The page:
Several possible mechanisms may explain the detrimental effect of the meat pattern in the human body. First, meat is a major source of total fat intake, particularly saturated fat, and the consumption of saturated fat has been associated with plasma lipoprotein levels [34] and higher blood pressure levels [35]. In a group of individuals of Japanese ancestry, red meat consumption was associated with a higher risk of developing metabolic syndrome among men. However, this association was no longer significant after making adjustments for saturated fatty acids [36]. Thus, the prevalence of metabolic syndrome in the meat pattern was analyzed with further adjustments for saturated fatty acids in our study. The prevalence ratio of metabolic syndrome in the highest quartile compared with the lowest quartile was attenuated (data not shown). Second, meat intake is related to the deposition of iron, particularly heme-iron. Metabolic syndrome subjects had a significantly higher prevalence of iron overload than control subjects [37], and high ferritin concentrations were positively associated with the prevalence of metabolic syndrome and with insulin resistance [38], [39]. It was suggested that high iron contents of red meat might be related with higher prevalence of metabolic syndrome [40], [41]. Meat intake, especially processed meat, was associated with increased risk of coronary heart disease and diabetes in meta-analysis [42]. Exact mechanism is not explained clearly, but iron overload increase oxidative stress due to its catalytic properties [43], resulting insulin resistance and decreased insulin secretion [44], [45]. Additionally, the meat dietary pattern may be closely related to a high consumption of alcohol in our study, which may have increased the prevalence of metabolic syndrome in these individuals. Food groups with high factor loadings in the meat pattern were often consumed with alcohol. In previous studies that included alcohol as a food for dietary pattern analysis, a ‘meats and alcohols’ pattern was derived, suggesting that meat and alcohol consumption are highly correlated in Korean diets [23], [24]. Heavy drinking was positively associated with metabolic syndrome and its components [46], [47], and both alcohol consumption and a meat dietary pattern were associated with an increased prevalence of metabolic syndrome [21]. The percentage of current drinkers was higher in the highest quartile of meat pattern in our study, especially in men. Although it was adjusted for in the analysis, alcohol consumption may partly affect the prevalence of metabolic syndrome in the meat pattern. Drinking habits might explain the sex difference in the meat pattern as well, as men are more likely to drink heavily than women. Another explanation for the gender difference is body iron stores. It was suggested that a lower incidence of heart diseases in women, especially in premenopausal women, might be related to lower body iron stores [48], [49]. A significant association between iron-related genes and type 2 diabetes was observed in men but not in women [50].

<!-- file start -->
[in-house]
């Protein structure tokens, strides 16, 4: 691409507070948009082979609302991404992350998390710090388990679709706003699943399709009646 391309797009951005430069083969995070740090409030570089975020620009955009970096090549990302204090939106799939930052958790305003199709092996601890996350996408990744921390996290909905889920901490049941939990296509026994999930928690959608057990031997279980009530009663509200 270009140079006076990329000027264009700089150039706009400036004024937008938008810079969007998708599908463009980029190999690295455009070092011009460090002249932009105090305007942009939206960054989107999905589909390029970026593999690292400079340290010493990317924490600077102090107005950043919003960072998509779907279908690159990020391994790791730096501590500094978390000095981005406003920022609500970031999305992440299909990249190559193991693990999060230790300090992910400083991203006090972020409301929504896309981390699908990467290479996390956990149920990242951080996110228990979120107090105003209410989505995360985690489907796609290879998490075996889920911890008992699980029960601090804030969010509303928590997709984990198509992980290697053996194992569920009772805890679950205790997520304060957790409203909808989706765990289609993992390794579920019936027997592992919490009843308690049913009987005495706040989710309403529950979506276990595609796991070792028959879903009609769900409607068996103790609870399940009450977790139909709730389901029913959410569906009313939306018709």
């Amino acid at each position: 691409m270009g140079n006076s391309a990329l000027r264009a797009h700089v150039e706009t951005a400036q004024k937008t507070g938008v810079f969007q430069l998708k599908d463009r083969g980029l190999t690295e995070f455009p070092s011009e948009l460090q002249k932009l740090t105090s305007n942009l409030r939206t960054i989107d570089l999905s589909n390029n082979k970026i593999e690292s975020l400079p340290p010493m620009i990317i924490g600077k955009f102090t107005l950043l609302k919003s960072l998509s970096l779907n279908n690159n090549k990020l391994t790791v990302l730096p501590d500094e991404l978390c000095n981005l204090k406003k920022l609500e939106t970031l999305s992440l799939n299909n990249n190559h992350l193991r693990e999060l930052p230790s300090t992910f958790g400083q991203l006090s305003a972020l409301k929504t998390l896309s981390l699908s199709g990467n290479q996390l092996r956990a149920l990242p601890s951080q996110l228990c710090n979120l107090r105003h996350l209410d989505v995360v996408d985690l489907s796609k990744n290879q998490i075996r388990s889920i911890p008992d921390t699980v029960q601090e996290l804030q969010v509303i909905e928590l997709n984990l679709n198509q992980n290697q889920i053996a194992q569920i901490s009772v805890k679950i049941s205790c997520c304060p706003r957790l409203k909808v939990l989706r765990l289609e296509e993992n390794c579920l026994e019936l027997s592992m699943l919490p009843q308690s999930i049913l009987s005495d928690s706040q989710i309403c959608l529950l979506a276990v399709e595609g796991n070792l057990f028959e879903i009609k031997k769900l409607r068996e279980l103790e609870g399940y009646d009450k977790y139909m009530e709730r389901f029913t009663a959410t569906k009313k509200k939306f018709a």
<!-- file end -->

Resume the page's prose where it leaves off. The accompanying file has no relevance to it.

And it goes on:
The snack pattern was not associated with the prevalence of metabolic syndrome and its components. Women who had a fiber bread pattern had a lower prevalence of metabolic syndrome and higher insulin sensitivity, while a white bread pattern was positively associated with metabolic syndrome and lowered insulin sensitivity [51], [52]. Whole grain consumption was inversely associated with type 2 diabetes [53], a higher waist-to-hip ratio, LDL-cholesterol and fasting insulin [52]. Thus the type of grain consumed by individuals with a snack pattern may affect the prevalence of metabolic syndrome. However, the snack pattern score was only slightly correlated with carbohydrate and fiber in our study. The snack pattern score increased with a decrement of age, and waist circumference, which was highly correlated with age, was inversely associated with the snack pattern score. Thus the trend of decreasing age with increasing the snack pattern score, although age was adjusted for in the analysis, may affect the prevalence of metabolic syndrome in the snack pattern. The meat pattern score also increased with a decrement of age, but it still positively associated with the prevalence of metabolic syndrome. It suggests that the association between the meat pattern and the prevalence of metabolic syndrome is strong.

Our study has several limitations. Because this is a cross-sectional study, there is a chance that dietary intake was affected by an individual’s health status, which makes it difficult to find a true association between dietary intake and metabolic syndrome. In addition, we cannot exclude of the possibility of measurement errors of study variables and residual confounding. Thus associations identified should be interpreted in caution. The prevalence of metabolic syndrome in our study was lower than that in previous reports that analyzed the KNHANES data [7]. The study participants may have had a healthier lifestyle, as they volunteered for the health screening examinations, therefore leading to the lower prevalence of metabolic syndrome. The three dietary patterns derived from PCA analysis explained about 32% of the total variation; thus the derived patterns might not explain all Korean dietary patterns thoroughly.

In conclusion, the meat dietary pattern, which was characterized by a high consumption of red meat, red meat byproducts, and high-fat red meat, was associated with an increased prevalence of metabolic syndrome in Korean male adults.

Supporting Information

Table S1.

Food lists of 37 food groups.

https://doi.org/10.1371/journal.pone.0111593.s001

(DOCX)

Author Contributions

Conceived and designed the experiments: HDW AS JK. Analyzed the data: HDW JK. Wrote the paper: HDW JK.